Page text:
So time after time, the proposal to add HSL to CSS got turned down. I even got endorsements for HSL from such renowned names as Jim Foley and Ben Shneiderman. I was almost despairing, until one meeting it got accepted, just like that. Who knows why? Maybe the anti-group weren't there; maybe everyone was tired at the end of the meeting and just wanted to go home. I remember the notulist laughed when it got in, after all that hassle.

Yes, I know, CSS would have been much better if I'd stayed in the group. I mean, reordering content using positioning? Sheesh. But really there are only so many hours in a day, and I couldn't see myself spending hours arguing about rounded corners. Nevertheless, if you are grateful for HSL, as I know some people are, you can still thank me next time you see me, by buying me a drink, or offering me a knighthood or something.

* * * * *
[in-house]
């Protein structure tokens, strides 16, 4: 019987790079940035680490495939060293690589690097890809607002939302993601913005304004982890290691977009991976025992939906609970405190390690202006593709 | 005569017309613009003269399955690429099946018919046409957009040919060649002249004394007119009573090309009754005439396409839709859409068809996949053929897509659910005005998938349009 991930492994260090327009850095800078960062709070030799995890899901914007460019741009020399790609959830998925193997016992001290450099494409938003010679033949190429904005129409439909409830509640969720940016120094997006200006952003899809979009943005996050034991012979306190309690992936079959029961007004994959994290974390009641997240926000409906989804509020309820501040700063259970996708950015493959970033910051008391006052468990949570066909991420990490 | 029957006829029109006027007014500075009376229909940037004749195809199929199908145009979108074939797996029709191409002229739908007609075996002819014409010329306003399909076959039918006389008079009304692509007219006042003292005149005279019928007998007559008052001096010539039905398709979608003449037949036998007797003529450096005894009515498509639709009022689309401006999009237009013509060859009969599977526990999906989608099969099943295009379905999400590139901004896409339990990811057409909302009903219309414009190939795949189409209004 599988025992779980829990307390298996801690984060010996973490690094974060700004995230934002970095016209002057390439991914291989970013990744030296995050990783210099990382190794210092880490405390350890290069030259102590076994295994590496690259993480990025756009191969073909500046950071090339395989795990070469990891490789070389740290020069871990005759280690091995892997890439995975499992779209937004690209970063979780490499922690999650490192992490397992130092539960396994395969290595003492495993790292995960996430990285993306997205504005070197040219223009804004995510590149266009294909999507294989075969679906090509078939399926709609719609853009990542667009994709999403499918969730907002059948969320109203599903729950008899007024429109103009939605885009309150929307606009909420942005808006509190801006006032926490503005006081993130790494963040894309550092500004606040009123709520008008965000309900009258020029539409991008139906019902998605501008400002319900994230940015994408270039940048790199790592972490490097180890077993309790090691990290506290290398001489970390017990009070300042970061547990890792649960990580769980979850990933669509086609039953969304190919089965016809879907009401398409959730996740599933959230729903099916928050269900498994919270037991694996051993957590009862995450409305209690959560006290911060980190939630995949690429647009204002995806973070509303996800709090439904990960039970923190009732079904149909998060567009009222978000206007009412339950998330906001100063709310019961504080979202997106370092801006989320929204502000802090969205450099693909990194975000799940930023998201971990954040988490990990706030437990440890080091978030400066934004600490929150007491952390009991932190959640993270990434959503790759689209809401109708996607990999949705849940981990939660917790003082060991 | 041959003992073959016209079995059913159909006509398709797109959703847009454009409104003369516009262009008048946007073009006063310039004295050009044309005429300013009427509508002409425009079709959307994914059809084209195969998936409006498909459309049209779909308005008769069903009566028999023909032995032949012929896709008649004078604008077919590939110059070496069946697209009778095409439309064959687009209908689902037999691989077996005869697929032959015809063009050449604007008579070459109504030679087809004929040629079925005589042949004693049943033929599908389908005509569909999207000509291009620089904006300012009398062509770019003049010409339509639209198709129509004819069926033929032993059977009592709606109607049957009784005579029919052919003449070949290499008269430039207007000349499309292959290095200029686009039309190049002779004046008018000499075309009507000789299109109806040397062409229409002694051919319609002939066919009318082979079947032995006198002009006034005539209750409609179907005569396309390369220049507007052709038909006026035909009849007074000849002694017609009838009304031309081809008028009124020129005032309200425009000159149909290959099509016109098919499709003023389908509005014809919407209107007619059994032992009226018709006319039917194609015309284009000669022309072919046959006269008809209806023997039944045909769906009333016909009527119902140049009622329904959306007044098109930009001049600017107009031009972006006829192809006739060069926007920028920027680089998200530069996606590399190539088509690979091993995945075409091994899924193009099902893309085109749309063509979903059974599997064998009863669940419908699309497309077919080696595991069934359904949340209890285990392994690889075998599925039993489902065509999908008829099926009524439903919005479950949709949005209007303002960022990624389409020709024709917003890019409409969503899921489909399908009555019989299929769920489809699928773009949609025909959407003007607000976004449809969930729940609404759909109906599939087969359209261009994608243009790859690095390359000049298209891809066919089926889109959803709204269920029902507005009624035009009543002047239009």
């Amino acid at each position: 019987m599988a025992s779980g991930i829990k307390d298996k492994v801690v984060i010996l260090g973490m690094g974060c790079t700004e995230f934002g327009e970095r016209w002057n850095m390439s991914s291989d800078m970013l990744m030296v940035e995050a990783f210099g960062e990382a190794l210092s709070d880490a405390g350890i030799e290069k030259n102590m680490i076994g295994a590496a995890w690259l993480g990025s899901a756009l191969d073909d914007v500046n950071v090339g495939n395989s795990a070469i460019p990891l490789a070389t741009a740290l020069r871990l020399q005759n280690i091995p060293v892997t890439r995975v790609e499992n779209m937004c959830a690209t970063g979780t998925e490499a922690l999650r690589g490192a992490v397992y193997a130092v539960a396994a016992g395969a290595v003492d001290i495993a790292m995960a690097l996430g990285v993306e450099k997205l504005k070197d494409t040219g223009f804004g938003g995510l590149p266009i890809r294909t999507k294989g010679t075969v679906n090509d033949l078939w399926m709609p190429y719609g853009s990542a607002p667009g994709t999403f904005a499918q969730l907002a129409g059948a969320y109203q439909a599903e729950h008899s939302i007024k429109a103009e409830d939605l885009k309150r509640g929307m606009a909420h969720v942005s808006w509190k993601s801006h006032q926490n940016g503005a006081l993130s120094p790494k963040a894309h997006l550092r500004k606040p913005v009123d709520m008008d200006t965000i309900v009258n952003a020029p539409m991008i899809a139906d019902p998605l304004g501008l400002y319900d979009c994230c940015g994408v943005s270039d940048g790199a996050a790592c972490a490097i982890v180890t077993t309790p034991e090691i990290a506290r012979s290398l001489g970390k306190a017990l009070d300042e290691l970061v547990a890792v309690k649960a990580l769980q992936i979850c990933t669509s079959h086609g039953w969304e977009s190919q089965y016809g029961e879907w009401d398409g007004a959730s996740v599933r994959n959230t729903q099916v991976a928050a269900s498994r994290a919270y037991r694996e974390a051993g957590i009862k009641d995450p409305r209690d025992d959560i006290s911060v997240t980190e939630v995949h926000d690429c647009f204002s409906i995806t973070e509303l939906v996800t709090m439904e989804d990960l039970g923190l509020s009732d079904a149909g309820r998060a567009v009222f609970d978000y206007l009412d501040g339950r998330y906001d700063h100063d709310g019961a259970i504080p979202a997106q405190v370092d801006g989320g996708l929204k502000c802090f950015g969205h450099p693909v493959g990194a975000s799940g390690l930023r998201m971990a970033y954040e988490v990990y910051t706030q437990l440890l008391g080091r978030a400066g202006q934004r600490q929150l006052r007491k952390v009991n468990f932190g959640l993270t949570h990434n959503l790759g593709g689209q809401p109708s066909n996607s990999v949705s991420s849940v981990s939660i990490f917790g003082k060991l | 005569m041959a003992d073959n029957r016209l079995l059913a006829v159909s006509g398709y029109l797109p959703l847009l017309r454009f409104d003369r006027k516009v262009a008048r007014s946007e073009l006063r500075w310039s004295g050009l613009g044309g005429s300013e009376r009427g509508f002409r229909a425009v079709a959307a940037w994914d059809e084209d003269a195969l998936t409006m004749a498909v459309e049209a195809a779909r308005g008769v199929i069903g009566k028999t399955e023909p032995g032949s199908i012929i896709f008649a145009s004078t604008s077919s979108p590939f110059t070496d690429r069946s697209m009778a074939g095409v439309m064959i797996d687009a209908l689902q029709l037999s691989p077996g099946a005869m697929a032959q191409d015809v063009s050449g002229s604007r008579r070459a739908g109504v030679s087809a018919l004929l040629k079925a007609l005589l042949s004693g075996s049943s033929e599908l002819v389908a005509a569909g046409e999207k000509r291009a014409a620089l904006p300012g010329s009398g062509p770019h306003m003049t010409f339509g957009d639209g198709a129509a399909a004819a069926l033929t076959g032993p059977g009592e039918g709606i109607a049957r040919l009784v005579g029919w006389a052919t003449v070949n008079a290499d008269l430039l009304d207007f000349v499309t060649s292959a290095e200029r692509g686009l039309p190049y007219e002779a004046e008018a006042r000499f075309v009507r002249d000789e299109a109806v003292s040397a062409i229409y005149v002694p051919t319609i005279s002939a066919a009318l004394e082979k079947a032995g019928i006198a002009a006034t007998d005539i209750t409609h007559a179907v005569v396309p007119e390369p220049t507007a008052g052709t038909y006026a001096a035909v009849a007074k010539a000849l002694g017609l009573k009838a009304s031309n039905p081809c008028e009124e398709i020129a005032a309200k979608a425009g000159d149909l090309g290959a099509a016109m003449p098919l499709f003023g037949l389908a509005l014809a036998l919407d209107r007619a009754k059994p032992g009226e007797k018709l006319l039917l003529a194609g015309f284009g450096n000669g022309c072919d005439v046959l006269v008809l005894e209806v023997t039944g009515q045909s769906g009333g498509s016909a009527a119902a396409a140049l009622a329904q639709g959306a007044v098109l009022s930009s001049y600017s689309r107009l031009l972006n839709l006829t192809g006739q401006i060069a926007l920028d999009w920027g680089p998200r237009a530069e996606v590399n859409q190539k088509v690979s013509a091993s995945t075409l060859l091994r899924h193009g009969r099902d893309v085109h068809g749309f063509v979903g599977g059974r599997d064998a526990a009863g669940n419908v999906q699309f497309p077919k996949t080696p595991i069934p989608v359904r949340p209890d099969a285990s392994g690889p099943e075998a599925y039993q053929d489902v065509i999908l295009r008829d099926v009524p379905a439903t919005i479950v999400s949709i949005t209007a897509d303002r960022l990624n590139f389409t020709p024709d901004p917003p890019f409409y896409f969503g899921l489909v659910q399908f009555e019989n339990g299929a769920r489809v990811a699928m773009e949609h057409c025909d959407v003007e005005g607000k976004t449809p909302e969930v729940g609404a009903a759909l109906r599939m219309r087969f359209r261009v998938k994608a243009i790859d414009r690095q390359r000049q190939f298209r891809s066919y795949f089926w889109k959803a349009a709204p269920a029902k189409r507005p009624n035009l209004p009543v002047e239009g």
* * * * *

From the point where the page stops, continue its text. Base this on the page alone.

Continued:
¹ Alex Sexton's talk: https://www.youtube.com/watch?v=HmStJQzclHc

Acknowledgments: Thanks to Simon St.Laurent (the tweet), Alex Sexton (the talk), and Molly Holzschlag (the liking).

Published 2015-10-19. This version: 2015-10-20.